Last year, Valerie Boyd was sitting in on an interview with Pulitzer Prize-winning author Alice Walker when the subject of her personal journals came up.
Walker had been rifling through the journals, part of the extensive archive the author placed at Emory University in late 2007, and was at her wit’s end. The author was complaining about how cumbersome the task was when Boyd piped up.
“Why are you doing it yourself?” she asked. “You should have someone go through them with you.”
“I’d love to have someone work with me on it,” Walker said.
Thus began Boyd’s journey through five decades of Walker’s life — which is also the subject of a BronzeLens Film Festival documentary titled “Alice Walker: Beauty in Truth.” Boyd, a University of Georgia journalism professor and author of “Wrapped in Rainbows: The Life of Zora Neale Hurston,” will moderate a talkback following the 6 p.m. screening Wednesday at Georgia Tech’s Ferst Center in Atlanta.
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“We had this moment of clicking,” recalled Boyd. The following night the two met to hash out the details.
At the Floataway Café that night, over a meal of oysters and white wine, they talked about how they would work together, and soon sealed the deal with a high five.
“We’re going to do this,” they said.
For most of her life, Boyd had admired Walker, like many young aspiring writers of her generation.
“I remember reading her short stories in high school,” Boyd said over a latte at Inman Perk Coffee. “When “The Color Purple” was published during my second year in college, I was blown away.”
Indeed, as recently as 10 years ago Boyd was no more than a “trembling fan,” standing in line waiting with everyone else for Walker to autograph her latest book.
“Now I can say she’s a friend and colleague and mentor,” Boyd said, still in awe. “It’s like wow, yes, this is happening to me.”
The truth is, Boyd’s relationship with Walker began long before that fateful conversation in Atlanta in October 2012.
Because Walker had placed a marker at Hurston’s grave and in 1975 had written an essay about the late author that jump-started the revival of interest in her work, Boyd sought Walker’s blessing when she began work on Hurston’s biography.
Boyd went to Spelman College professor Beverly Guy-Sheftall, Walker’s friend since they met as Spelman students in the 1960s. The respected feminist scholar arranged a meeting with Walker.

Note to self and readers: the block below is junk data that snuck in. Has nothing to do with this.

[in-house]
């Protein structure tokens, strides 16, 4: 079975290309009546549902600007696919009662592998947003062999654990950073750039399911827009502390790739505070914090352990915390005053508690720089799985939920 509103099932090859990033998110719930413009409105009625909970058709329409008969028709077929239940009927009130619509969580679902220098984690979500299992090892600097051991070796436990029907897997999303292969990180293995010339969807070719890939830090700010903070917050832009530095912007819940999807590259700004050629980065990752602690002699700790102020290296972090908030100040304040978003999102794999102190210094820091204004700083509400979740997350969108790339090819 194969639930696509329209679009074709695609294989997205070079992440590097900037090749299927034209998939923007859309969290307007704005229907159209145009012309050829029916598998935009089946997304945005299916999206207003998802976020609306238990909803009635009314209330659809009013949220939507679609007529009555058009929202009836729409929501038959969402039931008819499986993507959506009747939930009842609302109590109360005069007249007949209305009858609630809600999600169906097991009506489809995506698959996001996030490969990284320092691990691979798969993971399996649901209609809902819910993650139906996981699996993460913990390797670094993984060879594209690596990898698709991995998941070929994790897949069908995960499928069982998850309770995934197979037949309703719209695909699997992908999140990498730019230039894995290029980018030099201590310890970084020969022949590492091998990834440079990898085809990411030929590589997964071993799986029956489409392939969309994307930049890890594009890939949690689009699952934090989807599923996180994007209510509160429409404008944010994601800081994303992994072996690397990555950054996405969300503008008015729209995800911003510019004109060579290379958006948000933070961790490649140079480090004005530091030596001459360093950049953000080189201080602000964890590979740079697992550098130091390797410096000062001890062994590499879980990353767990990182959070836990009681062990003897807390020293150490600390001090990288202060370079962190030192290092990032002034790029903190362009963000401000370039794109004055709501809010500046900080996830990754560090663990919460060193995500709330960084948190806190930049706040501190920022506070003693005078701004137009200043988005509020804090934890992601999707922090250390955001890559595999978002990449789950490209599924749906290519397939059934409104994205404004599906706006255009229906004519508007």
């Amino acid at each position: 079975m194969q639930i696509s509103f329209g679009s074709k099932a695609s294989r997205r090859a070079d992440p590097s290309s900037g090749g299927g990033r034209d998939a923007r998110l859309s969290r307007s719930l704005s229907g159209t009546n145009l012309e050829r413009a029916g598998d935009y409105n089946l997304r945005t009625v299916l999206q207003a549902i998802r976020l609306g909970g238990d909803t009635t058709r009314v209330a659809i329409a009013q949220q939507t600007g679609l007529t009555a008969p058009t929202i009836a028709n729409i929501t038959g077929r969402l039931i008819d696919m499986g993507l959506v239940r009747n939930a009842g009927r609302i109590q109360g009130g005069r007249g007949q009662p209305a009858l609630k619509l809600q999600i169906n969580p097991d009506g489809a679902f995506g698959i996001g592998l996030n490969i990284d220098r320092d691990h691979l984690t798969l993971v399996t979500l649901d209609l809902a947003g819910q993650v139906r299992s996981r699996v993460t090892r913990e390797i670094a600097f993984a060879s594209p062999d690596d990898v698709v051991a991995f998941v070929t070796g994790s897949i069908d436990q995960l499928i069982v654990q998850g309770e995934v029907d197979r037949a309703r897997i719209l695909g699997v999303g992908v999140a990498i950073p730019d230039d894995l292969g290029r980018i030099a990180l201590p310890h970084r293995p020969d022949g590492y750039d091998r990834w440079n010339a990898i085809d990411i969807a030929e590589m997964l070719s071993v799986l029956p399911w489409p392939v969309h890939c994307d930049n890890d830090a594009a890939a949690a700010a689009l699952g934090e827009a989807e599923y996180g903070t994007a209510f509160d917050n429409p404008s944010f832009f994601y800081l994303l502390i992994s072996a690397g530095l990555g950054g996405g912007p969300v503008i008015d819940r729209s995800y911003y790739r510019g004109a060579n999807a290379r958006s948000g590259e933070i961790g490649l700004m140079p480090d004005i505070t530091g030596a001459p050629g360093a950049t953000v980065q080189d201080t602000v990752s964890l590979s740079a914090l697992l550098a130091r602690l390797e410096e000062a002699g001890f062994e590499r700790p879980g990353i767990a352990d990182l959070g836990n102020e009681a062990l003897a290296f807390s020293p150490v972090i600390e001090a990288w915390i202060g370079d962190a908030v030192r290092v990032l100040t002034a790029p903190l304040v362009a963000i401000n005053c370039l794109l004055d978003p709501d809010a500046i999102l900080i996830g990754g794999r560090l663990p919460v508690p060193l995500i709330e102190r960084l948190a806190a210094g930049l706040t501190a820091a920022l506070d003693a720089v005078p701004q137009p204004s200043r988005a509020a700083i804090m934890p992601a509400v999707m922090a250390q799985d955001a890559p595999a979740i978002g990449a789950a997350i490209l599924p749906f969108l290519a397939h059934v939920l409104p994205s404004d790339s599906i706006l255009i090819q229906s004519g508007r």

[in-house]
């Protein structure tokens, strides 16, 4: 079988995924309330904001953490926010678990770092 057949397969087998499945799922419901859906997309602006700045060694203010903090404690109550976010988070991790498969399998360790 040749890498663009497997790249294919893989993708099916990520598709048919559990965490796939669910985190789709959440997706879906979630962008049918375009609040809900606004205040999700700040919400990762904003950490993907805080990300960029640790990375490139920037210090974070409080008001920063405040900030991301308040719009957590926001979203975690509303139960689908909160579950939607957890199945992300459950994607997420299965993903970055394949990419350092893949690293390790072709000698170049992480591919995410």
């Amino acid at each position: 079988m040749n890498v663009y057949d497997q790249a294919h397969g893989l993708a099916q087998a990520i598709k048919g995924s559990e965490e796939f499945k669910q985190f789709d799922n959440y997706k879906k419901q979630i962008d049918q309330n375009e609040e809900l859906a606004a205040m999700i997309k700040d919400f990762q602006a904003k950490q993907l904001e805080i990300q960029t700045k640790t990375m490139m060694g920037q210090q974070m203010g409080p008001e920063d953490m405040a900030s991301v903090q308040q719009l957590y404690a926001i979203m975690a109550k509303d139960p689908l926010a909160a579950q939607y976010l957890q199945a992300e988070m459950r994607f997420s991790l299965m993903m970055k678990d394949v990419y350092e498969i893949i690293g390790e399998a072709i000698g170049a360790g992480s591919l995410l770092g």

“I told her I was writing a biography of Hurston,” recalled Boyd, a former editor at The Atlanta Journal-Constitution.” “She touched my face and said ‘Bless you my child.’ ”
When “Wrapped in Rainbows” was published in 2003, Walker gave it her blessing.
“The research and interpretation of events is breathtaking, the writing precise and beautiful,” she wrote. “The book takes such a warm, honest, all encompassing and wise view of its subject, that I read it from start to finish as though reading an adventure tale… Boyd has done justice to a dauntless spirit and a heroic life.”
And so, when Boyd offered to help sift through her journals, Walker knew it was a perfect literary match.
“That’s why it was such a shorthand conversation,” Boyd said.
With input from Walker, Boyd wrote an 80-page book proposal, using big chunks of excerpts from the journals. Her literary agent, Joy Harris, then sent the proposal to about a dozen publishers. They signed with 37 Ink, a new Simon & Schuster imprint that recently published the best-selling “The Butler: A Witness to History.”
“What’s amazing is that these are her personal journals. It’s not even her going back and reflecting; it’s real-time stuff reflected on the page, unvarnished,” Boyd said. “Young women will read this book and say, ‘Wow, Alice Walker went through the same kinds of challenges I’m facing. Maybe it will turn out OK for me, too,’” she said, marveling at Walker’s willingness to be “so brave and yet so vulnerable” in allowing excerpts from her journals to be published. “What a great example for those of us who are in our 40s and 50s who long to be that free.”
Scheduled for publication in 2017, “Gathering Blossoms Under Fire: The Journals of Alice Walker” will trace Walker’s life from a sharecropper’s shack in Eatonton, Ga., to becoming a cultural icon.
“I can’t help feeling the imprint of ancestors on the happy occurrence that Valerie Boyd has emerged to stand beside me as I tackle the work of transcribing and publishing my journals of over fifty years,” Walker said in a press release. “We anticipate a satisfying and joyful collaboration.”
And their meeting this week for the screening promises to be just as rewarding. Both Walker and director Pratibha Parmar will participate in the discussion after the film, which features interviews of close friends, including Angela Davis, Quincy Jones, and Steven Spielberg, who in 1985 transformed Walker’s groundbreaking novel “The Color Purple” into a Hollywood movie.
“Beauty in Truth,” Parmar’s documentary, “is pretty amazing,” Boyd said. “I saw it at the world premiere in London, so I’m excited to moderate the first major screening in the Southeast.”
Walker still has many relatives in Georgia, Boyd said. “I’m eager to see how Atlanta responds to the film. Every time Alice Walker makes an appearance here, it feels like a homecoming.”